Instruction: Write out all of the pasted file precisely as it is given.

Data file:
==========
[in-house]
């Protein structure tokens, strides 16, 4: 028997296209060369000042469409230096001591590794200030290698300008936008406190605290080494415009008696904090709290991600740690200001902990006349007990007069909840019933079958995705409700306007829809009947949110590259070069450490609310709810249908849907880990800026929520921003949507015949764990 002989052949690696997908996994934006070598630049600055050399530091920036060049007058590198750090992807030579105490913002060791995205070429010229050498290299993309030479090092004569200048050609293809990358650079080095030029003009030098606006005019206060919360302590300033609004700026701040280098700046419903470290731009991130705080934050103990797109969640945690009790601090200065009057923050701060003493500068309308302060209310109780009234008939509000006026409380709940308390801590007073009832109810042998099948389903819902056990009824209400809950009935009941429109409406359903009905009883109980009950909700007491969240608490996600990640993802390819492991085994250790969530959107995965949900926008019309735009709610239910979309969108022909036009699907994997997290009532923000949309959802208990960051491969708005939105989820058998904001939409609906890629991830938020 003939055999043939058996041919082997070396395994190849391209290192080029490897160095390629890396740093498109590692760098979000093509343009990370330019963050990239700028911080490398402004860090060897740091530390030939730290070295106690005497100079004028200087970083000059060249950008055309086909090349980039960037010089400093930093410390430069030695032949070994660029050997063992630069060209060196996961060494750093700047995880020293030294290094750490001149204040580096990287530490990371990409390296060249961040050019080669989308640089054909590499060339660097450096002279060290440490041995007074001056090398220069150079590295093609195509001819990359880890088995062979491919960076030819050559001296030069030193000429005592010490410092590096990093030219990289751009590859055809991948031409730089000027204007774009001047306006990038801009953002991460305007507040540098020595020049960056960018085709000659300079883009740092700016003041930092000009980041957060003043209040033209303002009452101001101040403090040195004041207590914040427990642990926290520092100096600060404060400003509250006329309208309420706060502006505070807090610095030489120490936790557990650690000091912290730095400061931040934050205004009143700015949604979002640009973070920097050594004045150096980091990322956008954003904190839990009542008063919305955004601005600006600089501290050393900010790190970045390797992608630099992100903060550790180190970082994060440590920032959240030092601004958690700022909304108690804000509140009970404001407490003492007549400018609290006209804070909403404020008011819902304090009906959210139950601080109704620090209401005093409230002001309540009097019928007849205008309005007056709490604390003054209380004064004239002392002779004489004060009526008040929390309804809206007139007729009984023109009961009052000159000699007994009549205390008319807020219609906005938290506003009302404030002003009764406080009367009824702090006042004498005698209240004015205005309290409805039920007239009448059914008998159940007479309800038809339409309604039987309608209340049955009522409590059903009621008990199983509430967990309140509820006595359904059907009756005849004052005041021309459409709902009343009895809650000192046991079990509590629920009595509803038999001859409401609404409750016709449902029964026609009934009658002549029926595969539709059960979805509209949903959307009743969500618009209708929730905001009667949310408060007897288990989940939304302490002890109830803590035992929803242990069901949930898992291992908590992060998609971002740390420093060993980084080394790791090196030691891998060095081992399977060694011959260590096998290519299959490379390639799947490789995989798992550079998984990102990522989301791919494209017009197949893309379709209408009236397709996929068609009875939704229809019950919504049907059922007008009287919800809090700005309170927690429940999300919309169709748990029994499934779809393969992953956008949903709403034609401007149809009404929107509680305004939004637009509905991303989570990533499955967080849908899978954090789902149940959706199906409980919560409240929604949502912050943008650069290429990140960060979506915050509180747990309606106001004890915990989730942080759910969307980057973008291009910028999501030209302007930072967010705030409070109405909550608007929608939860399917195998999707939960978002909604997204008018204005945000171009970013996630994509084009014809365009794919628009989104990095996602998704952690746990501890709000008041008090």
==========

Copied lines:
[in-house]
């Protein structure tokens, strides 16, 4: 028997296209060369000042469409230096001591590794200030290698300008936008406190605290080494415009008696904090709290991600740690200001902990006349007990007069909840019933079958995705409700306007829809009947949110590259070069450490609310709810249908849907880990800026929520921003949507015949764990 002989052949690696997908996994934006070598630049600055050399530091920036060049007058590198750090992807030579105490913002060791995205070429010229050498290299993309030479090092004569200048050609293809990358650079080095030029003009030098606006005019206060919360302590300033609004700026701040280098700046419903470290731009991130705080934050103990797109969640945690009790601090200065009057923050701060003493500068309308302060209310109780009234008939509000006026409380709940308390801590007073009832109810042998099948389903819902056990009824209400809950009935009941429109409406359903009905009883109980009950909700007491969240608490996600990640993802390819492991085994250790969530959107995965949900926008019309735009709610239910979309969108022909036009699907994997997290009532923000949309959802208990960051491969708005939105989820058998904001939409609906890629991830938020 003939055999043939058996041919082997070396395994190849391209290192080029490897160095390629890396740093498109590692760098979000093509343009990370330019963050990239700028911080490398402004860090060897740091530390030939730290070295106690005497100079004028200087970083000059060249950008055309086909090349980039960037010089400093930093410390430069030695032949070994660029050997063992630069060209060196996961060494750093700047995880020293030294290094750490001149204040580096990287530490990371990409390296060249961040050019080669989308640089054909590499060339660097450096002279060290440490041995007074001056090398220069150079590295093609195509001819990359880890088995062979491919960076030819050559001296030069030193000429005592010490410092590096990093030219990289751009590859055809991948031409730089000027204007774009001047306006990038801009953002991460305007507040540098020595020049960056960018085709000659300079883009740092700016003041930092000009980041957060003043209040033209303002009452101001101040403090040195004041207590914040427990642990926290520092100096600060404060400003509250006329309208309420706060502006505070807090610095030489120490936790557990650690000091912290730095400061931040934050205004009143700015949604979002640009973070920097050594004045150096980091990322956008954003904190839990009542008063919305955004601005600006600089501290050393900010790190970045390797992608630099992100903060550790180190970082994060440590920032959240030092601004958690700022909304108690804000509140009970404001407490003492007549400018609290006209804070909403404020008011819902304090009906959210139950601080109704620090209401005093409230002001309540009097019928007849205008309005007056709490604390003054209380004064004239002392002779004489004060009526008040929390309804809206007139007729009984023109009961009052000159000699007994009549205390008319807020219609906005938290506003009302404030002003009764406080009367009824702090006042004498005698209240004015205005309290409805039920007239009448059914008998159940007479309800038809339409309604039987309608209340049955009522409590059903009621008990199983509430967990309140509820006595359904059907009756005849004052005041021309459409709902009343009895809650000192046991079990509590629920009595509803038999001859409401609404409750016709449902029964026609009934009658002549029926595969539709059960979805509209949903959307009743969500618009209708929730905001009667949310408060007897288990989940939304302490002890109830803590035992929803242990069901949930898992291992908590992060998609971002740390420093060993980084080394790791090196030691891998060095081992399977060694011959260590096998290519299959490379390639799947490789995989798992550079998984990102990522989301791919494209017009197949893309379709209408009236397709996929068609009875939704229809019950919504049907059922007008009287919800809090700005309170927690429940999300919309169709748990029994499934779809393969992953956008949903709403034609401007149809009404929107509680305004939004637009509905991303989570990533499955967080849908899978954090789902149940959706199906409980919560409240929604949502912050943008650069290429990140960060979506915050509180747990309606106001004890915990989730942080759910969307980057973008291009910028999501030209302007930072967010705030409070109405909550608007929608939860399917195998999707939960978002909604997204008018204005945000171009970013996630994509084009014809365009794919628009989104990095996602998704952690746990501890709000008041008090």